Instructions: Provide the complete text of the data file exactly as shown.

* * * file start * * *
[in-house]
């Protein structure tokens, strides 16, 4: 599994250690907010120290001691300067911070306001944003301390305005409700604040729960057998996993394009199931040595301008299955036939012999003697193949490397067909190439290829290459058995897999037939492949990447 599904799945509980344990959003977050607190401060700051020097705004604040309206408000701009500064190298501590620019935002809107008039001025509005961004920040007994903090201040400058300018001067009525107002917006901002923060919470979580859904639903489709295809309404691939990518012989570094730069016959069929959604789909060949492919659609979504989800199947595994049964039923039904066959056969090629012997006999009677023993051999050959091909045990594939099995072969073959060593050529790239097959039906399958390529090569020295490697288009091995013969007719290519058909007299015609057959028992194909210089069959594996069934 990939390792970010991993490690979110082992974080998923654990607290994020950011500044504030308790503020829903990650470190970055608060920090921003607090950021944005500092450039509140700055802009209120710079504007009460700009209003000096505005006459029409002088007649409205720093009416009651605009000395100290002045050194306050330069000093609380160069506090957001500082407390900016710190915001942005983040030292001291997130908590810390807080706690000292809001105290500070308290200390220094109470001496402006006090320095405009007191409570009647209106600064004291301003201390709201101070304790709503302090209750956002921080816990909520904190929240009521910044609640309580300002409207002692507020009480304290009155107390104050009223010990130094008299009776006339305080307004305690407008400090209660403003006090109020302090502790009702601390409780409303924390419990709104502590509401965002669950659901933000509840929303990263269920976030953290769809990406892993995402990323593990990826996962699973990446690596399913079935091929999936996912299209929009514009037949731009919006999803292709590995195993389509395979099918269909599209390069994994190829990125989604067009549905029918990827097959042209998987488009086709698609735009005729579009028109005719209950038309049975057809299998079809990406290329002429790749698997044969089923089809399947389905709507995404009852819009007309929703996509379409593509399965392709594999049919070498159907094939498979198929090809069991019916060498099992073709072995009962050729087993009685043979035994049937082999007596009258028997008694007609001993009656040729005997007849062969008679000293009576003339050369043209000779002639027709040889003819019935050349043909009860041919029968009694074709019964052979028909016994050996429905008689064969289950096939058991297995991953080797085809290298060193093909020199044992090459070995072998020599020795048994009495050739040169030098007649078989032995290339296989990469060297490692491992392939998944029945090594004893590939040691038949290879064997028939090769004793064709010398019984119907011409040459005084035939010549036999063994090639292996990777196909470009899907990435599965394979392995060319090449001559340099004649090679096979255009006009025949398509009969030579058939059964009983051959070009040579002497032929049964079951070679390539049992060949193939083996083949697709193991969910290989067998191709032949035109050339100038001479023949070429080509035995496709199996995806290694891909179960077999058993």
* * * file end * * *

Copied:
[in-house]
């Protein structure tokens, strides 16, 4: 599994250690907010120290001691300067911070306001944003301390305005409700604040729960057998996993394009199931040595301008299955036939012999003697193949490397067909190439290829290459058995897999037939492949990447 599904799945509980344990959003977050607190401060700051020097705004604040309206408000701009500064190298501590620019935002809107008039001025509005961004920040007994903090201040400058300018001067009525107002917006901002923060919470979580859904639903489709295809309404691939990518012989570094730069016959069929959604789909060949492919659609979504989800199947595994049964039923039904066959056969090629012997006999009677023993051999050959091909045990594939099995072969073959060593050529790239097959039906399958390529090569020295490697288009091995013969007719290519058909007299015609057959028992194909210089069959594996069934 990939390792970010991993490690979110082992974080998923654990607290994020950011500044504030308790503020829903990650470190970055608060920090921003607090950021944005500092450039509140700055802009209120710079504007009460700009209003000096505005006459029409002088007649409205720093009416009651605009000395100290002045050194306050330069000093609380160069506090957001500082407390900016710190915001942005983040030292001291997130908590810390807080706690000292809001105290500070308290200390220094109470001496402006006090320095405009007191409570009647209106600064004291301003201390709201101070304790709503302090209750956002921080816990909520904190929240009521910044609640309580300002409207002692507020009480304290009155107390104050009223010990130094008299009776006339305080307004305690407008400090209660403003006090109020302090502790009702601390409780409303924390419990709104502590509401965002669950659901933000509840929303990263269920976030953290769809990406892993995402990323593990990826996962699973990446690596399913079935091929999936996912299209929009514009037949731009919006999803292709590995195993389509395979099918269909599209390069994994190829990125989604067009549905029918990827097959042209998987488009086709698609735009005729579009028109005719209950038309049975057809299998079809990406290329002429790749698997044969089923089809399947389905709507995404009852819009007309929703996509379409593509399965392709594999049919070498159907094939498979198929090809069991019916060498099992073709072995009962050729087993009685043979035994049937082999007596009258028997008694007609001993009656040729005997007849062969008679000293009576003339050369043209000779002639027709040889003819019935050349043909009860041919029968009694074709019964052979028909016994050996429905008689064969289950096939058991297995991953080797085809290298060193093909020199044992090459070995072998020599020795048994009495050739040169030098007649078989032995290339296989990469060297490692491992392939998944029945090594004893590939040691038949290879064997028939090769004793064709010398019984119907011409040459005084035939010549036999063994090639292996990777196909470009899907990435599965394979392995060319090449001559340099004649090679096979255009006009025949398509009969030579058939059964009983051959070009040579002497032929049964079951070679390539049992060949193939083996083949697709193991969910290989067998191709032949035109050339100038001479023949070429080509035995496709199996995806290694891909179960077999058993």